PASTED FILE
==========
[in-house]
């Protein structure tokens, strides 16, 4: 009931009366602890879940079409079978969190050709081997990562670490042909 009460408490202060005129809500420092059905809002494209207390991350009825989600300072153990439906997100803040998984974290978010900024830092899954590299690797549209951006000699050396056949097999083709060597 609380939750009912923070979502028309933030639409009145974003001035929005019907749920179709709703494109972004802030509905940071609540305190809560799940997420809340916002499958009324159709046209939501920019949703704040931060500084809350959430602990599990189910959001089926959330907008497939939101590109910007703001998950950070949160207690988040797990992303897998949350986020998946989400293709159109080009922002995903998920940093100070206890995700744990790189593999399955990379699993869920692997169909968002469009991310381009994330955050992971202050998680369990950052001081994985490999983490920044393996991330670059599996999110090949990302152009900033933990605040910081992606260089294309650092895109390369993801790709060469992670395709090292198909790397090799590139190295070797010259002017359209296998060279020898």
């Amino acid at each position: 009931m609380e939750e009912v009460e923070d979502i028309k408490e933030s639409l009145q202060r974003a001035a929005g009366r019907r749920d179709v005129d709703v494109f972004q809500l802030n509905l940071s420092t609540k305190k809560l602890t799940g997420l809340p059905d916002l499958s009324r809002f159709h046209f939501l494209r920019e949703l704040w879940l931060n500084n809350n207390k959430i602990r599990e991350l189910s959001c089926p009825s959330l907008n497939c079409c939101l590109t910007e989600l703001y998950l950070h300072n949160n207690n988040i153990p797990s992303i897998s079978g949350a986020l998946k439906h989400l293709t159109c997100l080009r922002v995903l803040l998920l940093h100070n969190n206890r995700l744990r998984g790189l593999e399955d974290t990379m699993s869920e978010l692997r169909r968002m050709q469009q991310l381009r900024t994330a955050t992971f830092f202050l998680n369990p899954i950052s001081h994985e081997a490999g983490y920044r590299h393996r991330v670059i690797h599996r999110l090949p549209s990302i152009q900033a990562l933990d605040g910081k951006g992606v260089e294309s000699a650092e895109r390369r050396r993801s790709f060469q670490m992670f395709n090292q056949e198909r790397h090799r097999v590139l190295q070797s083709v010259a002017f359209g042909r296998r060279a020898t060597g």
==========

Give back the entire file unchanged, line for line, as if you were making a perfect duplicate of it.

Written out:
[in-house]
């Protein structure tokens, strides 16, 4: 009931009366602890879940079409079978969190050709081997990562670490042909 009460408490202060005129809500420092059905809002494209207390991350009825989600300072153990439906997100803040998984974290978010900024830092899954590299690797549209951006000699050396056949097999083709060597 609380939750009912923070979502028309933030639409009145974003001035929005019907749920179709709703494109972004802030509905940071609540305190809560799940997420809340916002499958009324159709046209939501920019949703704040931060500084809350959430602990599990189910959001089926959330907008497939939101590109910007703001998950950070949160207690988040797990992303897998949350986020998946989400293709159109080009922002995903998920940093100070206890995700744990790189593999399955990379699993869920692997169909968002469009991310381009994330955050992971202050998680369990950052001081994985490999983490920044393996991330670059599996999110090949990302152009900033933990605040910081992606260089294309650092895109390369993801790709060469992670395709090292198909790397090799590139190295070797010259002017359209296998060279020898």
């Amino acid at each position: 009931m609380e939750e009912v009460e923070d979502i028309k408490e933030s639409l009145q202060r974003a001035a929005g009366r019907r749920d179709v005129d709703v494109f972004q809500l802030n509905l940071s420092t609540k305190k809560l602890t799940g997420l809340p059905d916002l499958s009324r809002f159709h046209f939501l494209r920019e949703l704040w879940l931060n500084n809350n207390k959430i602990r599990e991350l189910s959001c089926p009825s959330l907008n497939c079409c939101l590109t910007e989600l703001y998950l950070h300072n949160n207690n988040i153990p797990s992303i897998s079978g949350a986020l998946k439906h989400l293709t159109c997100l080009r922002v995903l803040l998920l940093h100070n969190n206890r995700l744990r998984g790189l593999e399955d974290t990379m699993s869920e978010l692997r169909r968002m050709q469009q991310l381009r900024t994330a955050t992971f830092f202050l998680n369990p899954i950052s001081h994985e081997a490999g983490y920044r590299h393996r991330v670059i690797h599996r999110l090949p549209s990302i152009q900033a990562l933990d605040g910081k951006g992606v260089e294309s000699a650092e895109r390369r050396r993801s790709f060469q670490m992670f395709n090292q056949e198909r790397h090799r097999v590139l190295q070797s083709v010259a002017f359209g042909r296998r060279a020898t060597g």